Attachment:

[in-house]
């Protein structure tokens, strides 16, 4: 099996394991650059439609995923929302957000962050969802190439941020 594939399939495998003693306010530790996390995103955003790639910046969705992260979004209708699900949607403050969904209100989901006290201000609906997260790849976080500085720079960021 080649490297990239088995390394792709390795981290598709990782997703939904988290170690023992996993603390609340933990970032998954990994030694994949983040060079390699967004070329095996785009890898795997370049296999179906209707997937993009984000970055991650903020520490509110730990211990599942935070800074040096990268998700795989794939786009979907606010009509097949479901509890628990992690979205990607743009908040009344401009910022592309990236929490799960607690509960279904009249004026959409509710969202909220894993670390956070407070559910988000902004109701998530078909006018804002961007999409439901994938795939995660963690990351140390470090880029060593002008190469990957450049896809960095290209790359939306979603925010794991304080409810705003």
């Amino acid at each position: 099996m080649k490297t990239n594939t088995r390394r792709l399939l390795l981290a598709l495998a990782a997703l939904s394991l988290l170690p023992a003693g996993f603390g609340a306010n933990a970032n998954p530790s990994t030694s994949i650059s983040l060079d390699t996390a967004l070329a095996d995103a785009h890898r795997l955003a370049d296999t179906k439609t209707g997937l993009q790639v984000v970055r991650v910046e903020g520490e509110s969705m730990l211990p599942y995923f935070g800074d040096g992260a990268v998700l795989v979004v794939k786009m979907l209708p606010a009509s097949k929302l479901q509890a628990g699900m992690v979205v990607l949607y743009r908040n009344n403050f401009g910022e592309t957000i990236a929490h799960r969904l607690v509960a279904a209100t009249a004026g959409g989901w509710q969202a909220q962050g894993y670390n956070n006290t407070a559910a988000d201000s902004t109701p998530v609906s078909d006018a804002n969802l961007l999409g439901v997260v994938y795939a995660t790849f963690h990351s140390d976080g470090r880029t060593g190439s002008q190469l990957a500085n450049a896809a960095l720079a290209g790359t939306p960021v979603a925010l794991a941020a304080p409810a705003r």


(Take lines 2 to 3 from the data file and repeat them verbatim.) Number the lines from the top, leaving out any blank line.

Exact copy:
């Protein structure tokens, strides 16, 4: 099996394991650059439609995923929302957000962050969802190439941020 594939399939495998003693306010530790996390995103955003790639910046969705992260979004209708699900949607403050969904209100989901006290201000609906997260790849976080500085720079960021 080649490297990239088995390394792709390795981290598709990782997703939904988290170690023992996993603390609340933990970032998954990994030694994949983040060079390699967004070329095996785009890898795997370049296999179906209707997937993009984000970055991650903020520490509110730990211990599942935070800074040096990268998700795989794939786009979907606010009509097949479901509890628990992690979205990607743009908040009344401009910022592309990236929490799960607690509960279904009249004026959409509710969202909220894993670390956070407070559910988000902004109701998530078909006018804002961007999409439901994938795939995660963690990351140390470090880029060593002008190469990957450049896809960095290209790359939306979603925010794991304080409810705003």
């Amino acid at each position: 099996m080649k490297t990239n594939t088995r390394r792709l399939l390795l981290a598709l495998a990782a997703l939904s394991l988290l170690p023992a003693g996993f603390g609340a306010n933990a970032n998954p530790s990994t030694s994949i650059s983040l060079d390699t996390a967004l070329a095996d995103a785009h890898r795997l955003a370049d296999t179906k439609t209707g997937l993009q790639v984000v970055r991650v910046e903020g520490e509110s969705m730990l211990p599942y995923f935070g800074d040096g992260a990268v998700l795989v979004v794939k786009m979907l209708p606010a009509s097949k929302l479901q509890a628990g699900m992690v979205v990607l949607y743009r908040n009344n403050f401009g910022e592309t957000i990236a929490h799960r969904l607690v509960a279904a209100t009249a004026g959409g989901w509710q969202a909220q962050g894993y670390n956070n006290t407070a559910a988000d201000s902004t109701p998530v609906s078909d006018a804002n969802l961007l999409g439901v997260v994938y795939a995660t790849f963690h990351s140390d976080g470090r880029t060593g190439s002008q190469l990957a500085n450049a896809a960095l720079a290209g790359t939306p960021v979603a925010l794991a941020a304080p409810a705003r």